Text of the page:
Scrub the carrot well, or peel it if you can’t get it clean otherwise. I used half of a large one here, as, like the cabbage, I’d used the rest in a different recipe – a whole smaller one normally would make more sense (and is what I’m writing in the recipe.) It’s harder than the cabbage, so I cut it into smaller chunks – I don’t want one to get stuck on the processor blade.

Vegetables in mini-chop - www.inhabitedkitchen.comPut cabbage and carrots in the food processor without crowding it. I did this in two batches – you may need more or less. I chop cabbage and carrot at the same time, as that helps mix it. Then just whir it for a minute until the vegetables look like confetti. Pour it into a bowl, and chop other batches as needed.

Now add the extremely scientific measurement – a dollop of mayonnaise…  Well, the thing is – if I tell you to add 1/4 cup (this was something around that) it may be right or wrong. So, I use one spoon in the mayo container, to avoid double dipping if I need more, and another (or a fork) to mix the coleslaw. As it happened, this time the spoonful I started with was just about right. Generally I prefer to start with a little less than I expect to need, as I can always add more, but I can’t take any out… (That’s a good rule of thumb for all seasoning, by the way.)Adding mayonnaise - www.inhabitedkitchen.com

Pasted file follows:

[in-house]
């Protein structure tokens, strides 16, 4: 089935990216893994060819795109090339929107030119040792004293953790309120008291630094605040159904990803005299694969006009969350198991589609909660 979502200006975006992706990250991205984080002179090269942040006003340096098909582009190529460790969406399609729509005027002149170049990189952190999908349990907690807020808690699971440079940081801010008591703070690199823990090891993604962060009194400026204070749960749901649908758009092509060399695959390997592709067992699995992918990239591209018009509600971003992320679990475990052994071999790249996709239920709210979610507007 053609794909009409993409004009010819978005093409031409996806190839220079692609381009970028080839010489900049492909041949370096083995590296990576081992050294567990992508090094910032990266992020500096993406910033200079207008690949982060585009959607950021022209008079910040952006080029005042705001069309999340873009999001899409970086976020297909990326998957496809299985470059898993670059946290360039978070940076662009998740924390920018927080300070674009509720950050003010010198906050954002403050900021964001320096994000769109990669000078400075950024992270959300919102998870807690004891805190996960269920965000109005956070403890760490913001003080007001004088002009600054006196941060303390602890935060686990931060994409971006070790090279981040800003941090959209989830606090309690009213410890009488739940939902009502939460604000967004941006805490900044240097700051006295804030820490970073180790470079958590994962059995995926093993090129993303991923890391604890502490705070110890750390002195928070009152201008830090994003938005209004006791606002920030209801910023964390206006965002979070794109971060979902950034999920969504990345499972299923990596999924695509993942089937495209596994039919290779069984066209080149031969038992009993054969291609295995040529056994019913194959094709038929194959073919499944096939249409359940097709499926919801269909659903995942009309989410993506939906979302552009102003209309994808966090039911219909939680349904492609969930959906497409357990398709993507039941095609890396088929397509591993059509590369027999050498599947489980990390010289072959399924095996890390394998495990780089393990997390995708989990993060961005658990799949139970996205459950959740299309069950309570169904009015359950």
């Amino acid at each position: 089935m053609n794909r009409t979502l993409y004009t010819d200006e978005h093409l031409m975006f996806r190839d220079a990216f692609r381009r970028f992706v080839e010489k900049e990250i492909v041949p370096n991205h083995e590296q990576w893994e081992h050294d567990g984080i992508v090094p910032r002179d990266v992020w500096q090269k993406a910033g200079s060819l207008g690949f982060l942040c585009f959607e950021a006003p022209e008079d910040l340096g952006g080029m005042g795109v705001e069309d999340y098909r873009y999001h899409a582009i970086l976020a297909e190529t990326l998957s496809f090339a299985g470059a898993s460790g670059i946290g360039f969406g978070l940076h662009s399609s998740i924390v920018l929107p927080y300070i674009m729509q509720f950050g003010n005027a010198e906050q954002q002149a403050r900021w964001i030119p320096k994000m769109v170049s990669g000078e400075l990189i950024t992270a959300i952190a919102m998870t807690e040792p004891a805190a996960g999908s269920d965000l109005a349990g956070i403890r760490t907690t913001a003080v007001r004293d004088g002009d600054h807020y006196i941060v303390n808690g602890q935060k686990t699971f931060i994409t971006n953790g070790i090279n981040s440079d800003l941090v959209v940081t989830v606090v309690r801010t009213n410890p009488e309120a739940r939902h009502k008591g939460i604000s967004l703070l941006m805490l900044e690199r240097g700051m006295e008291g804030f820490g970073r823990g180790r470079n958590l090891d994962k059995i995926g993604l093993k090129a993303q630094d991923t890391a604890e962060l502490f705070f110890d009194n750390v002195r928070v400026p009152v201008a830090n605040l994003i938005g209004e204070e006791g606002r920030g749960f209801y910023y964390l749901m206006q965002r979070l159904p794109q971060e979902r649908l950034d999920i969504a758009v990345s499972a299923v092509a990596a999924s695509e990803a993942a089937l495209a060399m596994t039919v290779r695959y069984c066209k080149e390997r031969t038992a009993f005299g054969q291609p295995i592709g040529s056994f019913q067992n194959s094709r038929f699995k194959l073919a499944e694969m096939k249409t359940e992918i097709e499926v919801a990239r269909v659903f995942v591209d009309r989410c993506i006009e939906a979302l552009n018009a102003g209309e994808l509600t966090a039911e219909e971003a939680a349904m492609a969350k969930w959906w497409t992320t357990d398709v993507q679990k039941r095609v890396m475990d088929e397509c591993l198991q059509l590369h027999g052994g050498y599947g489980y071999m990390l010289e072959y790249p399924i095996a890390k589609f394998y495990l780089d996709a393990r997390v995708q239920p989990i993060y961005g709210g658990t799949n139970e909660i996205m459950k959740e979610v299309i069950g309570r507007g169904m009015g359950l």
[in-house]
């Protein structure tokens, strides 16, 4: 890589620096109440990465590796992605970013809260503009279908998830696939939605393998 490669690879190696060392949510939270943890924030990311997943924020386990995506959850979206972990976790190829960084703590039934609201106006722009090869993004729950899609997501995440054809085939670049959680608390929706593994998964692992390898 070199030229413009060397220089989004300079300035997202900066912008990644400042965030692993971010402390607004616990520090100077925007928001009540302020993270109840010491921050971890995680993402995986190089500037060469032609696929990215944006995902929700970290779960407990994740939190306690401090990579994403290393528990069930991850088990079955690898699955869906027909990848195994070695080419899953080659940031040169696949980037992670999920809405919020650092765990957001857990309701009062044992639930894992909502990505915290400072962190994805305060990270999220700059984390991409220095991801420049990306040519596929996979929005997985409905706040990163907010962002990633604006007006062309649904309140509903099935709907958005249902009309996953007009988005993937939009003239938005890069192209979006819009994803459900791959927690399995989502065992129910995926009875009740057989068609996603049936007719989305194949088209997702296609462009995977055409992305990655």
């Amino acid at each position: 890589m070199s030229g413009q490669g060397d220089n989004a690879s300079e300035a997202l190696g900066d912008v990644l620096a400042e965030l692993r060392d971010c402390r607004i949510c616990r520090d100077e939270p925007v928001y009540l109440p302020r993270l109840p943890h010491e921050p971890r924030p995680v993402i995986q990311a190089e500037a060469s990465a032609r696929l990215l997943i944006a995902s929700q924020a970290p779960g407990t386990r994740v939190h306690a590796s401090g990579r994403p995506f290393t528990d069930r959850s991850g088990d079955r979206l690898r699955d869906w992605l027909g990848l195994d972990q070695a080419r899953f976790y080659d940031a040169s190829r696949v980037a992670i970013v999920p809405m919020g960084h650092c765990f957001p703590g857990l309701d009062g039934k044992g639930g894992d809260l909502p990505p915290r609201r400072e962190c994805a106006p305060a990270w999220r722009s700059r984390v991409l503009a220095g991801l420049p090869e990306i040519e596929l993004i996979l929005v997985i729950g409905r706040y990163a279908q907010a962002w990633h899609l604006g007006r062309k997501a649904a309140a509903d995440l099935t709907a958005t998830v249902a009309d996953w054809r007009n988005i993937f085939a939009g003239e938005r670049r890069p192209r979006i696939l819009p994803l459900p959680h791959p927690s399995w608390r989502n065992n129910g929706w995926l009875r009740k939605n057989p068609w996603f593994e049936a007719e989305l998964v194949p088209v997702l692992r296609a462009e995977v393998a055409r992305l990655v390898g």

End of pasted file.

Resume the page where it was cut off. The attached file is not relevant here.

When I make coleslaw by shredding cabbage, I prefer to make it a day before I need it, to let the cabbage soften slightly in the mayonnaise. Because of the finely minced texture, this doesn’t need that – and, while it does last a few days, it does not improve with standing, but can get a little soggy. I would not make more than I expect the family to eat in 3-4 days.

Oh – a note – Mom made her own mayonnaise in that blender, too… also from a recipe in the booklet. I usually don’t, mostly just because we use so little, and it was best really fresh, but you do see why I don’t automatically turn to a commercial package for foods…  I have always known that I could make most things myself. Many recipes earned their reputation for being difficult before we had blenders, food processors, mixers, or other automated kitchen boys. I usually try to give recipes that do not depend on them, since not everyone has everything (I didn’t have a mixer for most of my adult life) and you certainly still can make this with a knife – but it is nice to have options.

And thank you, Fred Waring, for popularizing the blender. You changed the mid-20th Century kitchen.

Gluten Free & DIY Tuesday

Mom’s Coleslaw

Prep Time: 10 minutes

Total Time: 10 minutes

Mom’s Coleslaw

Quick homemade coleslaw, with both cabbage and carrots. Light and refreshing at a picnic, or as a salad in midwinter.


  • 1/2 small cabbage
  • 1 small carrot
  • mayonnaise to moisten


  1. Core the cabbage. Cut it into medium sized chunks.